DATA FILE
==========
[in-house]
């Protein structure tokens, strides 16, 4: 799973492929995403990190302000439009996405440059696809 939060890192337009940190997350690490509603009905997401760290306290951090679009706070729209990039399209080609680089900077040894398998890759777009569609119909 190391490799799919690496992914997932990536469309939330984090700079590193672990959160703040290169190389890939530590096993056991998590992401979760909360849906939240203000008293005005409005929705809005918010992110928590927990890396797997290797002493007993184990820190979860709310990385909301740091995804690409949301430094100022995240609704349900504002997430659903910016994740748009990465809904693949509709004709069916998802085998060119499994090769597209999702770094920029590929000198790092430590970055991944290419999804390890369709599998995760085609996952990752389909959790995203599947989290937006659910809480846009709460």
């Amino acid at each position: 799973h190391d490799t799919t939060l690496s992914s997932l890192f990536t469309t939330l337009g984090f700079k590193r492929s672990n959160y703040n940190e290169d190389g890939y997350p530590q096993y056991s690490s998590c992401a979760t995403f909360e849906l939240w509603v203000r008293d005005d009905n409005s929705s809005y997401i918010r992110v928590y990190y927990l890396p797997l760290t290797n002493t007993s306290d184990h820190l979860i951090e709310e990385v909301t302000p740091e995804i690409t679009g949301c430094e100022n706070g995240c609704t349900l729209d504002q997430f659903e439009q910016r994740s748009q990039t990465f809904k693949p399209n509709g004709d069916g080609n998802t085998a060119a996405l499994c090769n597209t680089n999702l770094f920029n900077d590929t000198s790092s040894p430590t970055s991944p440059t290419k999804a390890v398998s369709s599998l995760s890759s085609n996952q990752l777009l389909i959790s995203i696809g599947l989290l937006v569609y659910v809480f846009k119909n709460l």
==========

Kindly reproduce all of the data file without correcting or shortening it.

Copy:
[in-house]
């Protein structure tokens, strides 16, 4: 799973492929995403990190302000439009996405440059696809 939060890192337009940190997350690490509603009905997401760290306290951090679009706070729209990039399209080609680089900077040894398998890759777009569609119909 190391490799799919690496992914997932990536469309939330984090700079590193672990959160703040290169190389890939530590096993056991998590992401979760909360849906939240203000008293005005409005929705809005918010992110928590927990890396797997290797002493007993184990820190979860709310990385909301740091995804690409949301430094100022995240609704349900504002997430659903910016994740748009990465809904693949509709004709069916998802085998060119499994090769597209999702770094920029590929000198790092430590970055991944290419999804390890369709599998995760085609996952990752389909959790995203599947989290937006659910809480846009709460």
């Amino acid at each position: 799973h190391d490799t799919t939060l690496s992914s997932l890192f990536t469309t939330l337009g984090f700079k590193r492929s672990n959160y703040n940190e290169d190389g890939y997350p530590q096993y056991s690490s998590c992401a979760t995403f909360e849906l939240w509603v203000r008293d005005d009905n409005s929705s809005y997401i918010r992110v928590y990190y927990l890396p797997l760290t290797n002493t007993s306290d184990h820190l979860i951090e709310e990385v909301t302000p740091e995804i690409t679009g949301c430094e100022n706070g995240c609704t349900l729209d504002q997430f659903e439009q910016r994740s748009q990039t990465f809904k693949p399209n509709g004709d069916g080609n998802t085998a060119a996405l499994c090769n597209t680089n999702l770094f920029n900077d590929t000198s790092s040894p430590t970055s991944p440059t290419k999804a390890v398998s369709s599998l995760s890759s085609n996952q990752l777009l389909i959790s995203i696809g599947l989290l937006v569609y659910v809480f846009k119909n709460l």